Climate Edge has access to real-time weather forecasting data through our partnership with Weather Impact (https://www.weatherimpact.com/). Fantastic, we thought! This is an easy win. We had already tested SMS sequences that allowed farmers to subscribe to the weather forecast easily, so all we needed to do was provide the farmers access through the NPCK’s cooperative network. Then all farmers would be able to know when it would rain and plan their harvest accordingly. Win win.

We were so excited to be able to give such a powerful tool to the farmers that we started building the solution straight away. We had no doubt in our minds that it was the right tool for the job and that it would be perfect. And as we launched the service we made sure that we diligently gathered insights on uptake rates, churn and user satisfaction to make sure that the service was being as well received as we knew it would.

As you’ve probably guessed, the results were abysmal. Farmers simply weren’t using the service.

A tempting reaction to this failure is to complain that farmers are too stubborn to embrace innovation. The forecast is valuable - the farmers just don’t know it yet!

But then we took a step back and analysed what was going wrong, and it was obvious. In our haste to deliver a solution as quickly as possible, we had missed a vital step in the design process. Understanding the context of the user, and what it is that they are actually trying to do.

Our weather forecasts informed the farmer the likelihood of rain over the following 3 days, and how heavy the rainfall would be. You know, like a regular weather forecast:

  • Day 1: No chance of rain, dry.

  • Day 4: Low chance of rain, light.

  • Day 7: Medium chance of rain, light.

  • Day 10: Low chance of rain, moderate.

  • Day 13: Medium chance of rain, moderate.

  • Day 16: High chance of rain, heavy.

Harvesting your entire potato crop is not an easy task. You need to hire labour, and it takes a number of days of solid work to complete.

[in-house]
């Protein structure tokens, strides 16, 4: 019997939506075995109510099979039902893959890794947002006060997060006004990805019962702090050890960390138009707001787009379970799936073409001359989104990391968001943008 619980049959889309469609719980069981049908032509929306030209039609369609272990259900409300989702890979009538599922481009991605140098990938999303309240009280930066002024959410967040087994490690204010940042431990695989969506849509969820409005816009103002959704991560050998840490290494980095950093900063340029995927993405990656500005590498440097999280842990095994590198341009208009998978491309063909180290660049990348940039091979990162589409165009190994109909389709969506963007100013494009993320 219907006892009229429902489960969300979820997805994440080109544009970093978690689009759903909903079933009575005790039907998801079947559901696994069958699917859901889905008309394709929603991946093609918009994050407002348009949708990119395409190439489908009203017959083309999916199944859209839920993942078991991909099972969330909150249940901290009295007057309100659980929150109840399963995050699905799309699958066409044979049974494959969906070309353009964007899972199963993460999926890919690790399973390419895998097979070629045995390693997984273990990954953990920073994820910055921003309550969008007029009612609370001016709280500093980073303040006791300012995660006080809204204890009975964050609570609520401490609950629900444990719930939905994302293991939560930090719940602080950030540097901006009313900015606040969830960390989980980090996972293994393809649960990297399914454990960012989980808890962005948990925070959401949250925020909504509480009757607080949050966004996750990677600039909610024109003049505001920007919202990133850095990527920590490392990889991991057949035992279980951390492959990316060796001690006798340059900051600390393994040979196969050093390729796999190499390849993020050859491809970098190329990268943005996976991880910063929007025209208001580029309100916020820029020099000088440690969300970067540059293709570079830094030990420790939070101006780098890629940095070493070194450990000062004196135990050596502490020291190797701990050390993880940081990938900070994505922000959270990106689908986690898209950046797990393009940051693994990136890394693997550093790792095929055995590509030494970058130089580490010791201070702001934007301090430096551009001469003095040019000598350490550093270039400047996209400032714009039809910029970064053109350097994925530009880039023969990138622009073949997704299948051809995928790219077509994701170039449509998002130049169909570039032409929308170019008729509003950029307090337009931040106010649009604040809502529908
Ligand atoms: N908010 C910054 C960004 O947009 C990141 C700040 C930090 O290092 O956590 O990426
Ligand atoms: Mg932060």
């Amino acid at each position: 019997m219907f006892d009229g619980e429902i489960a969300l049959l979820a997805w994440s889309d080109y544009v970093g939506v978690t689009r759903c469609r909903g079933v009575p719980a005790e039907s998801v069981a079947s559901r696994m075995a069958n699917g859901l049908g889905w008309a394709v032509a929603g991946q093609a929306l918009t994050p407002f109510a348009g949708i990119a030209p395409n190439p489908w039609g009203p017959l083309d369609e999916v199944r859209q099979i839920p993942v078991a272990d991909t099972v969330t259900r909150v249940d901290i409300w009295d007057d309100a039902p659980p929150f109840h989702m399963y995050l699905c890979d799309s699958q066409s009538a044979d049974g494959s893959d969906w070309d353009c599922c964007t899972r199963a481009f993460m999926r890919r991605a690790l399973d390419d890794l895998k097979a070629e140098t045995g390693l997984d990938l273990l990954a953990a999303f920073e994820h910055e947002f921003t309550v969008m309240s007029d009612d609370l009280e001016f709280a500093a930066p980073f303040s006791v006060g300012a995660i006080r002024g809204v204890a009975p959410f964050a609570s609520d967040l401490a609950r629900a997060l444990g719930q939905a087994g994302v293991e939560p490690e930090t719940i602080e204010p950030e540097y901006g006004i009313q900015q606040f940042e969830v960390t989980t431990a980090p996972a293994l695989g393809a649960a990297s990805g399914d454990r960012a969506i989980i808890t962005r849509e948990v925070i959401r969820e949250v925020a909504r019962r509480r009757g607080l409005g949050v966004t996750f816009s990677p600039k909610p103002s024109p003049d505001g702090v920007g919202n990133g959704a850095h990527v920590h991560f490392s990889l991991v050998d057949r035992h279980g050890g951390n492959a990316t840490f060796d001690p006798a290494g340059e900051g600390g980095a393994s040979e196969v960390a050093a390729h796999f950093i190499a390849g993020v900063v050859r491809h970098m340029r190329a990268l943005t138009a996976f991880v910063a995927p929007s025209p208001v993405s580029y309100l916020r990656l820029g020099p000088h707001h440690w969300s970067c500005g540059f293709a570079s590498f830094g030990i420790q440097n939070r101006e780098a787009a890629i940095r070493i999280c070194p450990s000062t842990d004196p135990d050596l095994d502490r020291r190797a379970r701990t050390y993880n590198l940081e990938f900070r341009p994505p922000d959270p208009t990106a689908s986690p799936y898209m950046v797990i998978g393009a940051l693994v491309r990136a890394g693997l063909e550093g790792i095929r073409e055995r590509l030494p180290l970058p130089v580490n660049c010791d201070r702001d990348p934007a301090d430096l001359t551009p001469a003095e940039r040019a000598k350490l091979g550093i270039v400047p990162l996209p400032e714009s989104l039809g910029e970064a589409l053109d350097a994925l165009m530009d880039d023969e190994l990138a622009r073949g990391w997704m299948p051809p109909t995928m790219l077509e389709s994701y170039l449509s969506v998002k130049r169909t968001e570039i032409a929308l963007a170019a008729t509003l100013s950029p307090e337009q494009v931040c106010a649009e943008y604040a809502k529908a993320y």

If you were in this farmer’s place, which day would you decide to commit to the harvest? When there is a low chance of light rainfall? When there is a medium chance of light rainfall? Or only once you receive the message that there is a high chance of heavy rainfall? If so, does that give you enough time to fully harvest the crop?

I would certainly be none the wiser.

We didn’t properly think about what decision the farmer was trying to make, and the context of why making that decision was difficult. Therefore, the solution we built completely missed the mark. All the farmer wants to know is when is the best time to harvest to maximise their yields whilst reducing their risk of loss. What we provided was information, but information is useless without context.

If we had considered the entire user journey from the beginning and brought those farmers into the design process, we would have saved a lot of time and money on our side, and we would have built a far more effective service for the farmers straight from the start.

My intention is for this anecdote to serve as an interesting (and hopefully enjoyable) perspective on a crucial lesson. Smallholder farmers are no different from you or I beyond the superficial fact that they are smallholder farmers. There is a reason that the most successful companies in the world are experts in user centered design, and invest heavily in understanding user behaviour.

If you want to succeed and create solutions that drive real change, then you have to be prepared to do the groundwork to understand what it is the farmer is trying to achieve, and the context from which they are trying to achieve it. Otherwise you might just end up telling a farmer that it may or may not rain, and they respond by deleting your number from their phone.